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How to Alleviate Your Kids’ Allergies

How to Alleviate Your Kids’ Allergies

Posted by Eileen O'Shanassy on 21st Nov 2019

There can be a variety of symptoms associated with children's allergies. Sneezing, coughing, wheezing, and itching are just a few allergy symptoms that can cause a considerable amount of misery for a child. Fortunately, there are a few things you can do to minimize the effect your child's allergies have on them.

Avoid Allergy Triggers

Things like dust, pollen, and animal hair are known triggers for children's allergies. If you can identify one of these or pinpoint another allergen that is responsible for the symptoms your child experiences, you can take measures to help your child stay away from those things. If your child is affected by pollen or another outdoor allergen, more indoor playdates may be the answer. Do your best to avoid peak pollen hours if it is necessary for your child to go outside. A brimmed hat and sunglasses will help to keep pollen out of your child's hair and eyes. Indoors, dust mites like to hide in beds, so make sure your child's bed is clear of these allergens. According to Anna Bella Bedding, studies have shown that microfiber materials can reduce exposure to allergens and dust mites, so keep that in mind when you're choosing bedding for your child.

Use Medications

Medicine will not cure your child's allergies, but it can provide them with relief from allergy symptoms. Allergic reactions cause the body to release the chemical histamine. This chemical is responsible for stuffy and runny noses. Histamine also causes the eyes to itch and water. Antihistamines, as the name suggests, are medicines that block the release of histamines. These medicines are usually the first ones used by allergy sufferers. According to National Jewish Health, antihistamines can be very helpful for children who are chronic allergy sufferers. Nasal sprays and prescription eye drops are available when antihistamines will not do the trick.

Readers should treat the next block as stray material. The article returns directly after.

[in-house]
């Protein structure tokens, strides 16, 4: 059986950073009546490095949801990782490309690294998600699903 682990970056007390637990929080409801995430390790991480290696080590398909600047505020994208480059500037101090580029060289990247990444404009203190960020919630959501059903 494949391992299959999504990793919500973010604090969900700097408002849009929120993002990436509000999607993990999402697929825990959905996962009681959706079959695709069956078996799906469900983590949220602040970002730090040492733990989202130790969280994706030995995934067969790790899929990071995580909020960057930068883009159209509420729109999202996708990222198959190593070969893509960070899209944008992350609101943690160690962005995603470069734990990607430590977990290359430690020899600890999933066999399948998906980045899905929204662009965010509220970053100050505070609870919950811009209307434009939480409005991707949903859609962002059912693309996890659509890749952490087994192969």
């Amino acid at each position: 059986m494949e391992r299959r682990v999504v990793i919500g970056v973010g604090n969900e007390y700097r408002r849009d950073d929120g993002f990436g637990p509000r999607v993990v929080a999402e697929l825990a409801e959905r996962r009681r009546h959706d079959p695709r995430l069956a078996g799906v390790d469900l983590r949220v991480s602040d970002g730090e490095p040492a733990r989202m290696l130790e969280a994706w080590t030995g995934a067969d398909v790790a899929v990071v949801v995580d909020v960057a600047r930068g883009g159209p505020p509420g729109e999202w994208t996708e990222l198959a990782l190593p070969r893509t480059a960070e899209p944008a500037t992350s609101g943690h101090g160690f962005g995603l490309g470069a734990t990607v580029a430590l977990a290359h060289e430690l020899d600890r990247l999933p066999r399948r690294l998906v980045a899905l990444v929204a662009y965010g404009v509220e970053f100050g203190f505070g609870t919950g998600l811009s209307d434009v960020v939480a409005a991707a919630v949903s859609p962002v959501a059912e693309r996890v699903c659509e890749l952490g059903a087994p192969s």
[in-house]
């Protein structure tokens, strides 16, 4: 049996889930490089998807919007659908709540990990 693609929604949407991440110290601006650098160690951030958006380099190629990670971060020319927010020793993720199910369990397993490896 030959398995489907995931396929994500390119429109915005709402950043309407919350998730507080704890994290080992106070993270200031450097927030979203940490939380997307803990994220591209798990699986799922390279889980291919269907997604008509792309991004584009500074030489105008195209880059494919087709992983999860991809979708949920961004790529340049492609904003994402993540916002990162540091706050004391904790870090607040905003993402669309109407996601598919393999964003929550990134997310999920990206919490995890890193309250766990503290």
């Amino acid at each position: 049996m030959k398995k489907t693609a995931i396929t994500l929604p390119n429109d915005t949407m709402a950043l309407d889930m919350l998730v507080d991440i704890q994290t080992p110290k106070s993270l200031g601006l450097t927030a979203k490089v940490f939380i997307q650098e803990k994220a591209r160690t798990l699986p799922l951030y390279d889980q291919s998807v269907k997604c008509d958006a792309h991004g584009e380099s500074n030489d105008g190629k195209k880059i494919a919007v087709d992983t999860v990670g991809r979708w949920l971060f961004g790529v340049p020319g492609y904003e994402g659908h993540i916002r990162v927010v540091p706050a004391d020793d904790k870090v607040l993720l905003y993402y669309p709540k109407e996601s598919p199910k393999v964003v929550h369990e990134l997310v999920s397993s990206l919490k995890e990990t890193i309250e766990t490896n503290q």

Stay Hydrated

Constant sneezing and nose blowing can leave your child a little dehydrated. Drinking enough water to support healthy bodily functions is always important, and according to Doulton, you should encourage your child to drink a little more water than usual during allergy season. Not doing so can cause an unpleasant cycle to begin as allergies worsen when fluid levels are low.

Allergy season is no fun for many children. Fortunately, there are measures such as these that you can take to bring relief to your child when allergies have them feeling a bit under the weather.


Planning on spending some time with your kids outside this fall? Try taking them to these places in your Piggyback Rider!